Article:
They knew that they wouldn't grasp the attribute of judgment to do their will other than through manifesting the color red.

Rabbi Yitzchak said that, in addition, the colors red and white were always sacrificed on the altar and the smoke went up between them. Just as the rose [species] is red and white so does the smell of the sacrifice [come from the red flesh and the white fat]. The sacrifice itself is from red and white. Come and see [also] from the perfume of the incense, that was composed of either white or red ingredients. For example the frankincense was white and the musk was red and the [white] smoke that went up was from both red and white. So it is that the Holy One blessed be He administers His world with roses that are red and white, as it is written, "to sacrifice to Me the fat and the blood" (Ezekiel 44:15)

Corresponding to this a person sacrifices his own fat and blood [when he fasts to attain forgiveness for his wrongdoings] and this atones for him. One is red and one is white, and just as a rose which is either red or white can't be poured out as only white other than through the process of fire [to cause the water the petals are steeped in to boil] so the sacrifice can only be poured out purely white by way of [utilizing] fire. Nowadays, a person who sits and fasts, and sacrifices his fat tissue and blood, can only shrivel himself back to white through fire.

This is as Rabbi Yehuda said, that through his fasting a person weakens his limbs and fire strengthens within him. At that very time he should [consciously] sacrifice his fat and blood in that fire which is the equivalent of the atoning altar. And Rabbi Elazar when he was sitting in his fast would pray, saying, "It is revealed and known before you G‑d, my G‑d and the G‑d of my forefathers, that I have sacrificed my blood and fat before You and boiled them in the fire of the weakness of my body. May it be Your will that the smell that rises from my mouth at this time be as the fire of the sacrifice on the altar, and be found pleasing before You." So we find that a person actually sacrifices his fat and blood in a fast, and the smell that rises from his mouth is the atoning altar. This is why they [the Sages] have established prayer in the place of sacrifices on the condition that he intends what he says. The enthusiasm of the prayer is like fire of the altar…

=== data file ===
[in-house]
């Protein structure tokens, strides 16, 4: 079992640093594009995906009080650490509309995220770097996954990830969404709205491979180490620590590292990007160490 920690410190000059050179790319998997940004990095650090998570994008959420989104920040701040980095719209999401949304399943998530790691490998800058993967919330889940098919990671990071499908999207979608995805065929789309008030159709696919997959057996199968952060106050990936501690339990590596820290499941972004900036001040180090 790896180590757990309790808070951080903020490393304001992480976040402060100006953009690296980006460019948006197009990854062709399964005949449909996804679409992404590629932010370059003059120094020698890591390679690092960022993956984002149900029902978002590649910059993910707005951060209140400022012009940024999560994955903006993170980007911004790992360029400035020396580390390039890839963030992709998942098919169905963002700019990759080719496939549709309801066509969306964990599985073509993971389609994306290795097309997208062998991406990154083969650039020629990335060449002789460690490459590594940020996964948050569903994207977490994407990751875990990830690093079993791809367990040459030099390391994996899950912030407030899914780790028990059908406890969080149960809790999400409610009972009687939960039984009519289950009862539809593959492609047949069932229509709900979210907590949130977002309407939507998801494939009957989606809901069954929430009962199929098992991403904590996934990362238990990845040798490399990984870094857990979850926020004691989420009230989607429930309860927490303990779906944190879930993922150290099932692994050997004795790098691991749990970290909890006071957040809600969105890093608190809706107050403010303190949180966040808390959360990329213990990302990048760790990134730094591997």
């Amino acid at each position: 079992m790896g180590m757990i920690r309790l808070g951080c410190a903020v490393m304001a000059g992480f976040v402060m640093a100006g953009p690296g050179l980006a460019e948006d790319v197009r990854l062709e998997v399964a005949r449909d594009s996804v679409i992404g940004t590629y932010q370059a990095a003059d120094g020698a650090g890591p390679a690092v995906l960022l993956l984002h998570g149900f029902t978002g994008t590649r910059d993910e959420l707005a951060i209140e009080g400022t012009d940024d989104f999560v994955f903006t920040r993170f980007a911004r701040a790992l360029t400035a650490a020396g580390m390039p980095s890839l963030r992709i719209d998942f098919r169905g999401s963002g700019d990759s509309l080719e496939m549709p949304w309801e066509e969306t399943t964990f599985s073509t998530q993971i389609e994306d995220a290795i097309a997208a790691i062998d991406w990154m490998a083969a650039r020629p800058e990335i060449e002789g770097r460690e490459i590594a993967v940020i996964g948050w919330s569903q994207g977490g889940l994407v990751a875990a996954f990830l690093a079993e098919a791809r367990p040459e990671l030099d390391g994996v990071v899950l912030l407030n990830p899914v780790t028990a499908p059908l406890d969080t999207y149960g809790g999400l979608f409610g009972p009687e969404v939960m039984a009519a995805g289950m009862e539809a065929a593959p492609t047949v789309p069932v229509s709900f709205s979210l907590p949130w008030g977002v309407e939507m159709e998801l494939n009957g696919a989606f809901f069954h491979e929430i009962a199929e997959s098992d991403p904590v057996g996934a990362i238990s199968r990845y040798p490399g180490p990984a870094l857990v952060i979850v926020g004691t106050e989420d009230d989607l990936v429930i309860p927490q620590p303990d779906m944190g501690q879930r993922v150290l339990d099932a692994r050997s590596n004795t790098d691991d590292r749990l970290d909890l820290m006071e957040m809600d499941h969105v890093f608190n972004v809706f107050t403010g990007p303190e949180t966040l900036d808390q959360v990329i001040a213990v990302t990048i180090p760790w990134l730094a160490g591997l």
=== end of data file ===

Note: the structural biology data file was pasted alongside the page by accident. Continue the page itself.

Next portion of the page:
Firstly, the morning prayers are said before eating. Secondly, the enthusiasm of the prayer is like fire of the altar that, by using his own energy, is sacrificing his blood and fat to G‑d. This is a period of fasts, and the prayer of Rabbi Elazar is good to have in mind for the coming fast of the 9th of Av.

Rabbi Yitzchak said from here and on [even broader than only applying to fasts] relates the verse: "Everything that can stand the fire shall be brought through the fire and purified." (Num. 31:22)

If a person fires himself up physically to learn Torah or perform a mitzvah with enthusiasm, then he is purified in the process from his sins as though he brought a sacrifice in the Temple.

Rabbi Yossi said that when the Temple stood, a person would bring his sacrifice in this secret [of red and white] and it would atone for him. Nowadays a person's prayer atones on his behalf in place of the sacrifice but in the same manner.

Note also that the English word "atone" consists of two syllables "at" and "one". The consciousness of unity is the goal, and by sacrificing his time and putting effort into his relationship with the beloved of his soul, a person can truly achieve atonement, i.e., unity.

Zohar, parashat Shemot p. 20b; translation and commentary by Simcha-Shmuel Treister